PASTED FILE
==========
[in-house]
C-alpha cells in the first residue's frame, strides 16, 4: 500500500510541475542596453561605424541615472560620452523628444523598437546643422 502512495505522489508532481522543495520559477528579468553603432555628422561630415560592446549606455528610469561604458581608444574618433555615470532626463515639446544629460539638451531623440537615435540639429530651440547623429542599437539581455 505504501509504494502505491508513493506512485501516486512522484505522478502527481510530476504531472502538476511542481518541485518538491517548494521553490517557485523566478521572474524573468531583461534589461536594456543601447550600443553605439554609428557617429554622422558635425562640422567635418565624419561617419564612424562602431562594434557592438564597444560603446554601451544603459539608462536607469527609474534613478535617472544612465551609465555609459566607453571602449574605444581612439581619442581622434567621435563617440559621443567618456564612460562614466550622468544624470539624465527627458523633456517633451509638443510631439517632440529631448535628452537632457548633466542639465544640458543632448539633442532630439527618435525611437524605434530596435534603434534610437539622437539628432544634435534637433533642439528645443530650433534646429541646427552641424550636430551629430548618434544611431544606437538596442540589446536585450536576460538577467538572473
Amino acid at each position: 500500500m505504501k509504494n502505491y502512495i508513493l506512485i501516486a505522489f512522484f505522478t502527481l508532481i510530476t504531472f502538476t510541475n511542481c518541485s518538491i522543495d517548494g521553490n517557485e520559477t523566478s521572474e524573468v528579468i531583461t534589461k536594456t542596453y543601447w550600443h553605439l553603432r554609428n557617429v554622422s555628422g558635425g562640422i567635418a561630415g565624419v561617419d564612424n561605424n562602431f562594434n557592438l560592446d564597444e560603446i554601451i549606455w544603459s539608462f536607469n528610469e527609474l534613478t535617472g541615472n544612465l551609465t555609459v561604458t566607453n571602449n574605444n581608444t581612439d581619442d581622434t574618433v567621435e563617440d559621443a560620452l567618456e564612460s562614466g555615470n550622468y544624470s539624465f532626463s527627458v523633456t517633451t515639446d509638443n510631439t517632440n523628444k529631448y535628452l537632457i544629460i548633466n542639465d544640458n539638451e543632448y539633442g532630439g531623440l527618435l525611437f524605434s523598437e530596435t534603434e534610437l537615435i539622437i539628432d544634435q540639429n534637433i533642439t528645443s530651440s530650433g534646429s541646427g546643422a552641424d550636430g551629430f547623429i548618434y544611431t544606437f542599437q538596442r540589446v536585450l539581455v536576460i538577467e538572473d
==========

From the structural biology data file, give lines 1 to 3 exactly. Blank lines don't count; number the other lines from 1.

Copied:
[in-house]
C-alpha cells in the first residue's frame, strides 16, 4: 500500500510541475542596453561605424541615472560620452523628444523598437546643422 502512495505522489508532481522543495520559477528579468553603432555628422561630415560592446549606455528610469561604458581608444574618433555615470532626463515639446544629460539638451531623440537615435540639429530651440547623429542599437539581455 505504501509504494502505491508513493506512485501516486512522484505522478502527481510530476504531472502538476511542481518541485518538491517548494521553490517557485523566478521572474524573468531583461534589461536594456543601447550600443553605439554609428557617429554622422558635425562640422567635418565624419561617419564612424562602431562594434557592438564597444560603446554601451544603459539608462536607469527609474534613478535617472544612465551609465555609459566607453571602449574605444581612439581619442581622434567621435563617440559621443567618456564612460562614466550622468544624470539624465527627458523633456517633451509638443510631439517632440529631448535628452537632457548633466542639465544640458543632448539633442532630439527618435525611437524605434530596435534603434534610437539622437539628432544634435534637433533642439528645443530650433534646429541646427552641424550636430551629430548618434544611431544606437538596442540589446536585450536576460538577467538572473
Amino acid at each position: 500500500m505504501k509504494n502505491y502512495i508513493l506512485i501516486a505522489f512522484f505522478t502527481l508532481i510530476t504531472f502538476t510541475n511542481c518541485s518538491i522543495d517548494g521553490n517557485e520559477t523566478s521572474e524573468v528579468i531583461t534589461k536594456t542596453y543601447w550600443h553605439l553603432r554609428n557617429v554622422s555628422g558635425g562640422i567635418a561630415g565624419v561617419d564612424n561605424n562602431f562594434n557592438l560592446d564597444e560603446i554601451i549606455w544603459s539608462f536607469n528610469e527609474l534613478t535617472g541615472n544612465l551609465t555609459v561604458t566607453n571602449n574605444n581608444t581612439d581619442d581622434t574618433v567621435e563617440d559621443a560620452l567618456e564612460s562614466g555615470n550622468y544624470s539624465f532626463s527627458v523633456t517633451t515639446d509638443n510631439t517632440n523628444k529631448y535628452l537632457i544629460i548633466n542639465d544640458n539638451e543632448y539633442g532630439g531623440l527618435l525611437f524605434s523598437e530596435t534603434e534610437l537615435i539622437i539628432d544634435q540639429n534637433i533642439t528645443s530651440s530650433g534646429s541646427g546643422a552641424d550636430g551629430f547623429i548618434y544611431t544606437f542599437q538596442r540589446v536585450l539581455v536576460i538577467e538572473d